Nutritious vs Harmful: Understanding the Top Fishes

salmon meal

There are many different species of fish, which can make it difficult to understand how to maximize the nutritional value of your food. However, you’re encouraged to consume fish as part of a healthy diet. Nutritionists advise a weekly intake of around 8 ounces of seafood. According to studies, the average income in the United States is just a third of what it should be.

Fish is also a good source of protein since it’s low in fat, and oily fish like salmon, tuna, and sardines include heart- and brain-healthy omega-3 fatty acids. Too much of anything, however, particularly the bad kind, can be harmful to your health. 

To help you eat with confidence, it’s essential to know that you’re consuming only the healthiest options when it comes to fish. Here’s a quick guide to help you out: 

The Nutritious Fishes

1. Herring

For a good reason, herring is a mainstay of the Nordic diet—it contains more omega-3 fatty acids than sardines, trout, or mackerel. Selenium and vitamin D are abundant in this fish. The most common way to order herring in restaurants is canned, cured, or smoked, although you may also order it fresh.

According to Seafood Watch, purchasing Atlantic herring harvested using purse seines or set gill nets in California is preferable to buying herring from other countries. If you haven’t already, the local fishmonger will be able to tell you where your fish comes from and how it was raised.

2. Wild-Caught Alaskan Salmon

Alaskan wild salmon is free of pollutants like mercury and lead since they are taken in well-managed fisheries. 

Consider this to get a sense of how well-managed the Alaskan salmon fisheries are: Scientists measure the number of wild fish returning to spawn at river mouths. Fisheries are stopped before they reach their limitations if the population starts to decline, as happened recently with certain Chinook fisheries. 

These tight limits and water quality control, coupled with constant monitoring, make Alaska’s wild-caught salmon both healthier (they contain about 1,500 mg of omega-3s per serving and carry very few pollutants) and more sustainable than any other salmon fishery.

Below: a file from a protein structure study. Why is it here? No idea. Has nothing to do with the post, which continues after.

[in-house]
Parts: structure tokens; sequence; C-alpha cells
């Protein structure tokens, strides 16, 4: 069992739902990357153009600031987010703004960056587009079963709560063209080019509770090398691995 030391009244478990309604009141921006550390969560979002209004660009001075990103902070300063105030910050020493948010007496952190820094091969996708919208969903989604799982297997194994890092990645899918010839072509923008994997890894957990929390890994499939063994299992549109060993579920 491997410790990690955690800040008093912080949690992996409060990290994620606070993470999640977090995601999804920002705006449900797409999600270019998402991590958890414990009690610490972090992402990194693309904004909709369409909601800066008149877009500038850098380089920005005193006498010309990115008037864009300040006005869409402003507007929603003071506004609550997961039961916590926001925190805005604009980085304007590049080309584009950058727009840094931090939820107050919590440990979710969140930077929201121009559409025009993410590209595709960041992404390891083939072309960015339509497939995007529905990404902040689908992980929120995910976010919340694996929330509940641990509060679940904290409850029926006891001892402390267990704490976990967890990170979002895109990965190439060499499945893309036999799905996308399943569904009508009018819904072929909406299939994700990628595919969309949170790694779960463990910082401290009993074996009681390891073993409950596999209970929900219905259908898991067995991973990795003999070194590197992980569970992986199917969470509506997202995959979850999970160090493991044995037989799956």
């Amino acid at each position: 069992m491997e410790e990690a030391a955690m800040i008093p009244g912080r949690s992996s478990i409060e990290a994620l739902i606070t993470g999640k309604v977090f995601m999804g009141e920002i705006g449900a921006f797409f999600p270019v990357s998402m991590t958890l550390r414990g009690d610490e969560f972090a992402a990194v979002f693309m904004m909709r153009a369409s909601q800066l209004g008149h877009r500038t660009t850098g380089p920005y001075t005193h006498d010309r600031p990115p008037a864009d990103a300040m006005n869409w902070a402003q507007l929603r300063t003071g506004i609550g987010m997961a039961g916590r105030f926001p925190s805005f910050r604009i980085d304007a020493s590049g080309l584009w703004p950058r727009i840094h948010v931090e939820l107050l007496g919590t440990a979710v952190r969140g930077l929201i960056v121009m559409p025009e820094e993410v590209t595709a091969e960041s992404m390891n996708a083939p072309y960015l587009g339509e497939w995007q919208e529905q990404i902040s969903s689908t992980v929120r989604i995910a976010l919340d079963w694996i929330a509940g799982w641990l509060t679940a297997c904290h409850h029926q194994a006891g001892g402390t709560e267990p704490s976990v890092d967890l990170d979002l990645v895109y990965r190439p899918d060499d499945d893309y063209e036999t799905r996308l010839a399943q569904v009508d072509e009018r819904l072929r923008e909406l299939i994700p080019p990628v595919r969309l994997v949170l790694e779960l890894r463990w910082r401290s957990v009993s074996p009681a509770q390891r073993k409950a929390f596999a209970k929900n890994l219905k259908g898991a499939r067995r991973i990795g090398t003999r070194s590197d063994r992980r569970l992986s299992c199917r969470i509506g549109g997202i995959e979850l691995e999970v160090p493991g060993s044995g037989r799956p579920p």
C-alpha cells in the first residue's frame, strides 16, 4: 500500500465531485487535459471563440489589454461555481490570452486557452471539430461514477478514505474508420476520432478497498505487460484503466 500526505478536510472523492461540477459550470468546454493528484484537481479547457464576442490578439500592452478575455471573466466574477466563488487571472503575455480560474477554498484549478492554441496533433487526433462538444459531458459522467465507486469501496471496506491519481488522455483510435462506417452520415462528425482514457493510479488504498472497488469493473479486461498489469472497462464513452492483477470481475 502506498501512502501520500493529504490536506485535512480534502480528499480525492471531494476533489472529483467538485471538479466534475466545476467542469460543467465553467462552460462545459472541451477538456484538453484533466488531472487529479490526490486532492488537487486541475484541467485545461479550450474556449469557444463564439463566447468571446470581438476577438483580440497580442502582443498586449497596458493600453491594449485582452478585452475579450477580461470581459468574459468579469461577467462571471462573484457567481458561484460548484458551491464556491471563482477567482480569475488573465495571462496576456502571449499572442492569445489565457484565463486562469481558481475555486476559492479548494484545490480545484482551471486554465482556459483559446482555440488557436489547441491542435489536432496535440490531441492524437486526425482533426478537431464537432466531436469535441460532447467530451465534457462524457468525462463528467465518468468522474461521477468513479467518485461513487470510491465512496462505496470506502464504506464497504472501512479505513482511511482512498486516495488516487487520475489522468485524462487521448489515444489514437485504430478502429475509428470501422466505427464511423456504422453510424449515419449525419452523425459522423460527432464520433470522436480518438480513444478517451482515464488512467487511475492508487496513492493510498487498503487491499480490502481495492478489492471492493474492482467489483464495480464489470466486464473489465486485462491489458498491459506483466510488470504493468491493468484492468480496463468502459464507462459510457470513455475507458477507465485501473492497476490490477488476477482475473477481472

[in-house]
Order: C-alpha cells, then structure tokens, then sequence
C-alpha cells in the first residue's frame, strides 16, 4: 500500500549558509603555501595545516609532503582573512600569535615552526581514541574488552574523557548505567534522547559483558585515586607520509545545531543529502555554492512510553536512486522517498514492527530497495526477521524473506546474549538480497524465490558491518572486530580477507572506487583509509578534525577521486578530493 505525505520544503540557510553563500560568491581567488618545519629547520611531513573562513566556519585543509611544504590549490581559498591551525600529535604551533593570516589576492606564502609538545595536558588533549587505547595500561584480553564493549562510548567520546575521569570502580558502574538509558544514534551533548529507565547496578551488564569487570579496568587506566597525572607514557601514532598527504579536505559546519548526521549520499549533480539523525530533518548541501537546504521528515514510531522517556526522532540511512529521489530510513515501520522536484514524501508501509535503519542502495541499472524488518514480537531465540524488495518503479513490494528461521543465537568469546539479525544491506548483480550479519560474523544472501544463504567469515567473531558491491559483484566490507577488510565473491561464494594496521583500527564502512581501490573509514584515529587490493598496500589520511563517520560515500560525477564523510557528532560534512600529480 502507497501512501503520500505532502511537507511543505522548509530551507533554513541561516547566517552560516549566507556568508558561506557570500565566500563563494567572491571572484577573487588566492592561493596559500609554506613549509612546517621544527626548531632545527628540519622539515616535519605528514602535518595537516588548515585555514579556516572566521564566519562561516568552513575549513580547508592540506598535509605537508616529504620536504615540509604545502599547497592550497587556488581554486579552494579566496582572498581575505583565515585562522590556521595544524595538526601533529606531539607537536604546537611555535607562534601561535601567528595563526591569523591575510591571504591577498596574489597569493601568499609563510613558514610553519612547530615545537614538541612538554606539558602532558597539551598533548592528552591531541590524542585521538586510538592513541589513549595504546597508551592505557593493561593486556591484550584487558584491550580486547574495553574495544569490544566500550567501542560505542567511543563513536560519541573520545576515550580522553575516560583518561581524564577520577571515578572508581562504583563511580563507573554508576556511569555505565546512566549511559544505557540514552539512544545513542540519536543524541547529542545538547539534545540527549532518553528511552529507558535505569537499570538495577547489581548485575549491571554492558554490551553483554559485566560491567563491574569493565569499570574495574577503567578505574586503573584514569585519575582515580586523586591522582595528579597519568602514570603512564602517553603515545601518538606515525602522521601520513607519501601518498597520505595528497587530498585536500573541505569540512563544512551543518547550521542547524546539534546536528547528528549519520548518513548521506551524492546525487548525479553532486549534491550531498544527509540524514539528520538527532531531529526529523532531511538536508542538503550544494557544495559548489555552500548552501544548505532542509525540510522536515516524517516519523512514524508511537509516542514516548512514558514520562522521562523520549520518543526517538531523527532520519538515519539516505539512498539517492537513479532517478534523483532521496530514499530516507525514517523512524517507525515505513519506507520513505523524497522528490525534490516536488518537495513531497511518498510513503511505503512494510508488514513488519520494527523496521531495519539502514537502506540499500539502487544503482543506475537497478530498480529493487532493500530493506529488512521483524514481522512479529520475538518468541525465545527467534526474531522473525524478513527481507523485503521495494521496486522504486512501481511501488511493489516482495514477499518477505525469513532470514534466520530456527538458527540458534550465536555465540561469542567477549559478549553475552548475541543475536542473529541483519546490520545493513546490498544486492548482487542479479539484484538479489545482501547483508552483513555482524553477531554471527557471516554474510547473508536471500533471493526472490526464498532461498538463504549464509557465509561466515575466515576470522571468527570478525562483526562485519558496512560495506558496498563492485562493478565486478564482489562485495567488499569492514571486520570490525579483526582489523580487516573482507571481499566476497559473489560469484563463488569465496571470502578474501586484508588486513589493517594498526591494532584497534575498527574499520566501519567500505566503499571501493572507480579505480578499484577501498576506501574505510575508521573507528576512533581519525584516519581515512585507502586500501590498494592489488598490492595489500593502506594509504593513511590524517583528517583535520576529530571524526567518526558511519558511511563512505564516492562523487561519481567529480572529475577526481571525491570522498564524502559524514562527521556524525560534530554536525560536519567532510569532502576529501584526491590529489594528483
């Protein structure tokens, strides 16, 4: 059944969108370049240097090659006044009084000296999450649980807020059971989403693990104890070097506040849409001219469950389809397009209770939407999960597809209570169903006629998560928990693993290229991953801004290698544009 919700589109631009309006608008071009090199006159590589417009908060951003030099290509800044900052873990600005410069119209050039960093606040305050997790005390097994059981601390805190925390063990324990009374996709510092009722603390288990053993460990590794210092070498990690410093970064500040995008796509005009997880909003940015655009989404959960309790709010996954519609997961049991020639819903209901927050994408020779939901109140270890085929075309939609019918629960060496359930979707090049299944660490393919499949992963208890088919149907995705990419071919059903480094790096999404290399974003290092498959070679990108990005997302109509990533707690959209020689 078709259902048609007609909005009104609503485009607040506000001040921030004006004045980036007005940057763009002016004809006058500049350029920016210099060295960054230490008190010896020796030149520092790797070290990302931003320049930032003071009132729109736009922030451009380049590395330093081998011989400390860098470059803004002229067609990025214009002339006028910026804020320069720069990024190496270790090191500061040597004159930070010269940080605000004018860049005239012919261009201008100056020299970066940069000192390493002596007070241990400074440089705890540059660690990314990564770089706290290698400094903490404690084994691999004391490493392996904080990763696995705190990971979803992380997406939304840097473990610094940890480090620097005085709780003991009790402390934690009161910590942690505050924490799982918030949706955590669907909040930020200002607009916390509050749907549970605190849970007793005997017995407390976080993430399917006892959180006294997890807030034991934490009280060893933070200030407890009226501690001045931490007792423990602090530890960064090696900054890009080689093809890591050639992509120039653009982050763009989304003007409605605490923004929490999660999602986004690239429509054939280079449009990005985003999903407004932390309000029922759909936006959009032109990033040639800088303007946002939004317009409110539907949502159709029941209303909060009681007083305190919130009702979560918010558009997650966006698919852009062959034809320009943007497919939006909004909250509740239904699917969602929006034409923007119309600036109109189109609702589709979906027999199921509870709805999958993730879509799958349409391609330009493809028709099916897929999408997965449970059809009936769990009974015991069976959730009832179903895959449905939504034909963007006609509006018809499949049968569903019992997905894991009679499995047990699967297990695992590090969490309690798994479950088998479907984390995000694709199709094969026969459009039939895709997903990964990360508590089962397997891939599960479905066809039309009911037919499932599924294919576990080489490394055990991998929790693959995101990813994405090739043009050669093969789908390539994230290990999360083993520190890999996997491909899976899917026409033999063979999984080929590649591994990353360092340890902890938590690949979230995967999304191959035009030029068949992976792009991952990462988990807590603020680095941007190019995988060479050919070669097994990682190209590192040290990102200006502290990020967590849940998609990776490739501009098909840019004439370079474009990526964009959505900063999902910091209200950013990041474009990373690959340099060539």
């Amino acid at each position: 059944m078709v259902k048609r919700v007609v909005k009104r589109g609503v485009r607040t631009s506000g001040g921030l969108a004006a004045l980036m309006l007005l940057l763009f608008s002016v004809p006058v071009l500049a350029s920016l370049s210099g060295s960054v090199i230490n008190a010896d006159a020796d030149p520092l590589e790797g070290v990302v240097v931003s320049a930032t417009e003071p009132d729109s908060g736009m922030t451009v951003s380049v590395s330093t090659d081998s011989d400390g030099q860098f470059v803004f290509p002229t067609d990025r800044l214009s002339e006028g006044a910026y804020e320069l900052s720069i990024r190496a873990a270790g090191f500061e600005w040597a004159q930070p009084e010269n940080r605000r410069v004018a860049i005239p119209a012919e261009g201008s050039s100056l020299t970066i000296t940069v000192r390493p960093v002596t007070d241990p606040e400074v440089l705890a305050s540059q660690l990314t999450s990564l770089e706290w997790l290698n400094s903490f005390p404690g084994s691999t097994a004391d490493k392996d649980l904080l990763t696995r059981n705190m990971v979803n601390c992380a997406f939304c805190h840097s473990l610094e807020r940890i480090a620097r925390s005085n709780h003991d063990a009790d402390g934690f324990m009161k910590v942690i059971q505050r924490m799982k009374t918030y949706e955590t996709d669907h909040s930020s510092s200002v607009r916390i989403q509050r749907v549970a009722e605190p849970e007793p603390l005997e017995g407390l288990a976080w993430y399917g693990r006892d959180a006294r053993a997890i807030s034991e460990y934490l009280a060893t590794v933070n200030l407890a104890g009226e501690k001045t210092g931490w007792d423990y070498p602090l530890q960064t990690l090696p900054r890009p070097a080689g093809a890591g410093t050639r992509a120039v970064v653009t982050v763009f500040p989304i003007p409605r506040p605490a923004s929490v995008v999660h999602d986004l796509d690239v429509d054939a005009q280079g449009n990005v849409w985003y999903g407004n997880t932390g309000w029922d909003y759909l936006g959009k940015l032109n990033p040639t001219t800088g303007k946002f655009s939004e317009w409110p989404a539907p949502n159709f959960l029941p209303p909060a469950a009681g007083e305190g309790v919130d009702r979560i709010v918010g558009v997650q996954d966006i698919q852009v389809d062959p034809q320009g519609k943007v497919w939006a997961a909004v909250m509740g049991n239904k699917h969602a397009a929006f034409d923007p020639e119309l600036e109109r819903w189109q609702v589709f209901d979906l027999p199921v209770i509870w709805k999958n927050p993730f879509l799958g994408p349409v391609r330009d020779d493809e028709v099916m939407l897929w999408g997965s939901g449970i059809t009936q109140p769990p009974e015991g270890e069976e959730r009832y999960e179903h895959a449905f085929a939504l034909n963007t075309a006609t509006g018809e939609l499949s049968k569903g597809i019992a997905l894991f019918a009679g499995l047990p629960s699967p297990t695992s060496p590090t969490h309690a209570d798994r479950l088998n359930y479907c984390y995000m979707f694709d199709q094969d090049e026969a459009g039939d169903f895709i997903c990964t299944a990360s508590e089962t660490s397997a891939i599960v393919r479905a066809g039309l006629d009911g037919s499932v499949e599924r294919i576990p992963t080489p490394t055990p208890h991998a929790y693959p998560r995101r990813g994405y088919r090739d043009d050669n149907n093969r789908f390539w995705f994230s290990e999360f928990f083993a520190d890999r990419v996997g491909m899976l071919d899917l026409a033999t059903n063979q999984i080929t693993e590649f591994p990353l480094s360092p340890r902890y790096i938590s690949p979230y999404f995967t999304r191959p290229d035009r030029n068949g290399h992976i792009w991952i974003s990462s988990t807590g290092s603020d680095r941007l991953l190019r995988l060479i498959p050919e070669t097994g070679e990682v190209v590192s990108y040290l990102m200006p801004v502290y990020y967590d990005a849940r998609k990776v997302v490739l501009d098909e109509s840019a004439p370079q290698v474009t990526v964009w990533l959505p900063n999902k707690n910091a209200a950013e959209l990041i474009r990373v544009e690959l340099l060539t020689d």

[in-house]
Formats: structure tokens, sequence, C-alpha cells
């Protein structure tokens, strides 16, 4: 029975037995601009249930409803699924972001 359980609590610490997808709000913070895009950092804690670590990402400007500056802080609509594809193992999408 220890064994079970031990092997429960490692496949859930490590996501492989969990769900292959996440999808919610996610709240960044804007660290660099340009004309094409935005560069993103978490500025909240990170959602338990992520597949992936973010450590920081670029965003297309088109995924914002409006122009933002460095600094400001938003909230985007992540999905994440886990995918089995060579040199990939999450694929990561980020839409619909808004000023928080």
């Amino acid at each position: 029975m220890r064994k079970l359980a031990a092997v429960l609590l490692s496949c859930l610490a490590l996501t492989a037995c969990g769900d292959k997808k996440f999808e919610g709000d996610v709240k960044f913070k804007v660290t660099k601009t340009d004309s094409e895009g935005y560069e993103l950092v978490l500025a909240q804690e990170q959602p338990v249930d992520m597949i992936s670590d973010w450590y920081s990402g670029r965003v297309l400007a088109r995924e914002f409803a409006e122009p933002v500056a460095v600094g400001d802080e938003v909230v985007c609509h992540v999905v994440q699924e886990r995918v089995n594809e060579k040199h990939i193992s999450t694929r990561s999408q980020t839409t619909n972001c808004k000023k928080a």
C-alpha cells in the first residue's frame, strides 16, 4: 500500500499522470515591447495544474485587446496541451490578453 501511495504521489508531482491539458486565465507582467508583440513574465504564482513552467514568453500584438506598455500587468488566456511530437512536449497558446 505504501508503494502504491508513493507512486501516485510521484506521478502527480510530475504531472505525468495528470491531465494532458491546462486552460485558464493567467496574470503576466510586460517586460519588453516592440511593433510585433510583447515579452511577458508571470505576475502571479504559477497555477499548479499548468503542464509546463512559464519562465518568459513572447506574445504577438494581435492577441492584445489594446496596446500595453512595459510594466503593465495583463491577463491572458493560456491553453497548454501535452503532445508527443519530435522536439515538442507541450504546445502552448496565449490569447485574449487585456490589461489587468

3. Rainbow Trout

Rainbow trout (also known as steelhead trout) is one of the most delicate fish to eat, farmed in the United States or indoor recirculating tanks. With a higher omega-3 content than canned pink salmon, trout is an excellent source of potassium, selenium, and vitamin B6, while also providing more than a day’s worth of vitamin B12 in a single serving.

When it’s caught in the proper locations, lake trout is an excellent substitute for salmon. Lake trout taken in Minnesota’s waters of Lake Superior is recommended by Seafood Watch.

The Harmful Ones

Several environmental groups have also argued that people should avoid eating a lot of fish. Because of health concerns, these fishes have been placed on the Environmental Defense Fund’s (EDF) watch list.

1. Orange Roughy

Overfishing is a problem since this fish has a long lifespan but reproduces slowly. Orange Roughy has been known to live 100 years or more. As a result of the high mercury content, EDF has issued a health warning to the public.

2. Bluefin Tuna

Bluefin tuna has been listed as an endangered species by the World Wildlife Fund, and Seafood Watch has issued a warning about the dwindling numbers of these fish due to overfishing. EDF advises against eating more than one serving of bluefin per month because of its high mercury and PCB content.

3. Mahi-Mahi

The Environmental Defense Fund considers imported longline mahi-mahi, also known as dolphinfish, one of the most environmentally harmful fish available. 

When mahi-mahi is fished, there is the worry that bycatch, such as sea turtles, seabirds, and sharks, may get entangled in the fishing gear. Seafood Watch rates mahi-mahi caught using troll lines in the United States and Ecuador as a Good Alternative and recommends it if you’re craving this specific fish.

Conclusion

Fish is an excellent source of vital fats like omega-3 fatty acids, which our bodies cannot generate on their own. It is also a high-protein meal, but not all varieties can be suitable for too much consumption. It’s important to know which to avoid and which to consume, so make sure to keep this guide in mind as you work on being healthier!

The Skinny is an excellent resource if you’re looking for something accurate and exciting to read. You may find health and wellness news and ideas on The Skinny, a free online newsletter. Learn more about your health and well-being by reading more of our articles.

0 Shares:
Leave a Reply

Your email address will not be published.

You May Also Like